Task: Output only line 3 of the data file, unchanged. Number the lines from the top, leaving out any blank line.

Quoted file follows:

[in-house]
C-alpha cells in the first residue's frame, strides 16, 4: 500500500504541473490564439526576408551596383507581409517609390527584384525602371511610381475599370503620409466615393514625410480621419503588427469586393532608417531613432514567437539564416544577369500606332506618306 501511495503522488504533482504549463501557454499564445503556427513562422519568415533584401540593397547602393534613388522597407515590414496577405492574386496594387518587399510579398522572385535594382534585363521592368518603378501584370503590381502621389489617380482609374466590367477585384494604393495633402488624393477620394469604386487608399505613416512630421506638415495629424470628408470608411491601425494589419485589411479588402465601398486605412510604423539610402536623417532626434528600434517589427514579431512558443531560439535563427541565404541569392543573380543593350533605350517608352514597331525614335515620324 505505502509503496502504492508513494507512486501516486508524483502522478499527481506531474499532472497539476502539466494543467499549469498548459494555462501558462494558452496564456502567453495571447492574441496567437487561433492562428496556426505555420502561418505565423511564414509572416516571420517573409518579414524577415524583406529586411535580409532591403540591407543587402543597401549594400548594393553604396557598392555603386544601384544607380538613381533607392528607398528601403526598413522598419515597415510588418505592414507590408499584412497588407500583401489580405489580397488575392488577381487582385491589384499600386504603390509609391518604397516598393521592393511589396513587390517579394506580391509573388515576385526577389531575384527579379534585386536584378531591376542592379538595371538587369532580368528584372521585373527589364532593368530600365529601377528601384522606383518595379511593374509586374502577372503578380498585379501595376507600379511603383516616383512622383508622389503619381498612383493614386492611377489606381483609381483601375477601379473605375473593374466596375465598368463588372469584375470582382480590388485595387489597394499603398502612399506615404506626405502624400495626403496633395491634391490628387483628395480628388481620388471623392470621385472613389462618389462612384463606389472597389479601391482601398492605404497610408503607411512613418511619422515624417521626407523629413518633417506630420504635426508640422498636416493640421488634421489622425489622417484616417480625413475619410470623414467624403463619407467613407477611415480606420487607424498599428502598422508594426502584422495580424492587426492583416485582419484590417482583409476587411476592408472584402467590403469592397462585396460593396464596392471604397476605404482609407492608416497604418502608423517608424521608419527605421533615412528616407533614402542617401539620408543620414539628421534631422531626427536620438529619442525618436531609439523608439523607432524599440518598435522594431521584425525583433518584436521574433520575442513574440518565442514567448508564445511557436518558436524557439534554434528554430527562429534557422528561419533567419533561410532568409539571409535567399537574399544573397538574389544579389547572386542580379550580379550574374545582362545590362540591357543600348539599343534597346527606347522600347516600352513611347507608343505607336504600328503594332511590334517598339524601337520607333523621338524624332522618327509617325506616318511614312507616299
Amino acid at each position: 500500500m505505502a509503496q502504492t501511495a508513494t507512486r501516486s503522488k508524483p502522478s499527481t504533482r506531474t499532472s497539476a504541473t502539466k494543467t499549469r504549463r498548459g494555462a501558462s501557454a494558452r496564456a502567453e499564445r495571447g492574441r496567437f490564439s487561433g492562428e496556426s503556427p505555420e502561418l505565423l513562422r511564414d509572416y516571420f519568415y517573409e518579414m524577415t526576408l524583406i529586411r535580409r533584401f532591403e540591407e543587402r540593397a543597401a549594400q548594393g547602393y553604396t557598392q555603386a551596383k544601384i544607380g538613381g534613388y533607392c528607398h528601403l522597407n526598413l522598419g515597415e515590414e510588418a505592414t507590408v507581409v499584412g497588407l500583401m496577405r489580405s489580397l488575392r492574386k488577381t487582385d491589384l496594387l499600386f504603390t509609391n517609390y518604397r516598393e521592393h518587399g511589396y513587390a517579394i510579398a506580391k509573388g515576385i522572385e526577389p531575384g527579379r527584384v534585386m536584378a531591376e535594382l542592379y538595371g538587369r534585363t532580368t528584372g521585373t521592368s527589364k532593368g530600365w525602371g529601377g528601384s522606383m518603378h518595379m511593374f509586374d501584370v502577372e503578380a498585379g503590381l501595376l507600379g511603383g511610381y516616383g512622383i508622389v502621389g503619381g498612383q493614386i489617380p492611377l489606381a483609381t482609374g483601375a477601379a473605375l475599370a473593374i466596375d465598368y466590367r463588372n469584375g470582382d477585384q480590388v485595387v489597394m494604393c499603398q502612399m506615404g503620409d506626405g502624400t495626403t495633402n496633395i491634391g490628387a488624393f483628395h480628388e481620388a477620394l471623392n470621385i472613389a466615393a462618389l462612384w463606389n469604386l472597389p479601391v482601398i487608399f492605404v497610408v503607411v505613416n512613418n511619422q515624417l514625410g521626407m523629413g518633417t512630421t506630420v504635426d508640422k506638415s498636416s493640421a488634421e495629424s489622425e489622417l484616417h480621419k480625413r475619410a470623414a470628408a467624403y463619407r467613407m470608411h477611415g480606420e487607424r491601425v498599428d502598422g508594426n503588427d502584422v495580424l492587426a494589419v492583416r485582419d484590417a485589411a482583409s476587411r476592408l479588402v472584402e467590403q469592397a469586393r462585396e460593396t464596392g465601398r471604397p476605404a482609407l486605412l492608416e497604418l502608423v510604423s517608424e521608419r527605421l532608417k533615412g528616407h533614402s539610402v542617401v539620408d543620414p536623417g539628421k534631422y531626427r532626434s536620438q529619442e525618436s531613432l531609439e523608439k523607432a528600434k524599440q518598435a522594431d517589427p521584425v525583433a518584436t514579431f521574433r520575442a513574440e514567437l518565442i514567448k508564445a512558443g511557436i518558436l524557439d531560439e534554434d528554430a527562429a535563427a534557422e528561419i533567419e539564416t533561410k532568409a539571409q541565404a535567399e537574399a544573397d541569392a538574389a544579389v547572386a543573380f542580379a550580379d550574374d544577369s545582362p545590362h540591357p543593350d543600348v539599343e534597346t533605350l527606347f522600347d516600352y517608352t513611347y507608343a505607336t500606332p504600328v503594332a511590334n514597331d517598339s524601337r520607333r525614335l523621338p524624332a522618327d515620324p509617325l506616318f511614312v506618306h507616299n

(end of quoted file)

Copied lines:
Amino acid at each position: 500500500m505505502a509503496q502504492t501511495a508513494t507512486r501516486s503522488k508524483p502522478s499527481t504533482r506531474t499532472s497539476a504541473t502539466k494543467t499549469r504549463r498548459g494555462a501558462s501557454a494558452r496564456a502567453e499564445r495571447g492574441r496567437f490564439s487561433g492562428e496556426s503556427p505555420e502561418l505565423l513562422r511564414d509572416y516571420f519568415y517573409e518579414m524577415t526576408l524583406i529586411r535580409r533584401f532591403e540591407e543587402r540593397a543597401a549594400q548594393g547602393y553604396t557598392q555603386a551596383k544601384i544607380g538613381g534613388y533607392c528607398h528601403l522597407n526598413l522598419g515597415e515590414e510588418a505592414t507590408v507581409v499584412g497588407l500583401m496577405r489580405s489580397l488575392r492574386k488577381t487582385d491589384l496594387l499600386f504603390t509609391n517609390y518604397r516598393e521592393h518587399g511589396y513587390a517579394i510579398a506580391k509573388g515576385i522572385e526577389p531575384g527579379r527584384v534585386m536584378a531591376e535594382l542592379y538595371g538587369r534585363t532580368t528584372g521585373t521592368s527589364k532593368g530600365w525602371g529601377g528601384s522606383m518603378h518595379m511593374f509586374d501584370v502577372e503578380a498585379g503590381l501595376l507600379g511603383g511610381y516616383g512622383i508622389v502621389g503619381g498612383q493614386i489617380p492611377l489606381a483609381t482609374g483601375a477601379a473605375l475599370a473593374i466596375d465598368y466590367r463588372n469584375g470582382d477585384q480590388v485595387v489597394m494604393c499603398q502612399m506615404g503620409d506626405g502624400t495626403t495633402n496633395i491634391g490628387a488624393f483628395h480628388e481620388a477620394l471623392n470621385i472613389a466615393a462618389l462612384w463606389n469604386l472597389p479601391v482601398i487608399f492605404v497610408v503607411v505613416n512613418n511619422q515624417l514625410g521626407m523629413g518633417t512630421t506630420v504635426d508640422k506638415s498636416s493640421a488634421e495629424s489622425e489622417l484616417h480621419k480625413r475619410a470623414a470628408a467624403y463619407r467613407m470608411h477611415g480606420e487607424r491601425v498599428d502598422g508594426n503588427d502584422v495580424l492587426a494589419v492583416r485582419d484590417a485589411a482583409s476587411r476592408l479588402v472584402e467590403q469592397a469586393r462585396e460593396t464596392g465601398r471604397p476605404a482609407l486605412l492608416e497604418l502608423v510604423s517608424e521608419r527605421l532608417k533615412g528616407h533614402s539610402v542617401v539620408d543620414p536623417g539628421k534631422y531626427r532626434s536620438q529619442e525618436s531613432l531609439e523608439k523607432a528600434k524599440q518598435a522594431d517589427p521584425v525583433a518584436t514579431f521574433r520575442a513574440e514567437l518565442i514567448k508564445a512558443g511557436i518558436l524557439d531560439e534554434d528554430a527562429a535563427a534557422e528561419i533567419e539564416t533561410k532568409a539571409q541565404a535567399e537574399a544573397d541569392a538574389a544579389v547572386a543573380f542580379a550580379d550574374d544577369s545582362p545590362h540591357p543593350d543600348v539599343e534597346t533605350l527606347f522600347d516600352y517608352t513611347y507608343a505607336t500606332p504600328v503594332a511590334n514597331d517598339s524601337r520607333r525614335l523621338p524624332a522618327d515620324p509617325l506616318f511614312v506618306h507616299n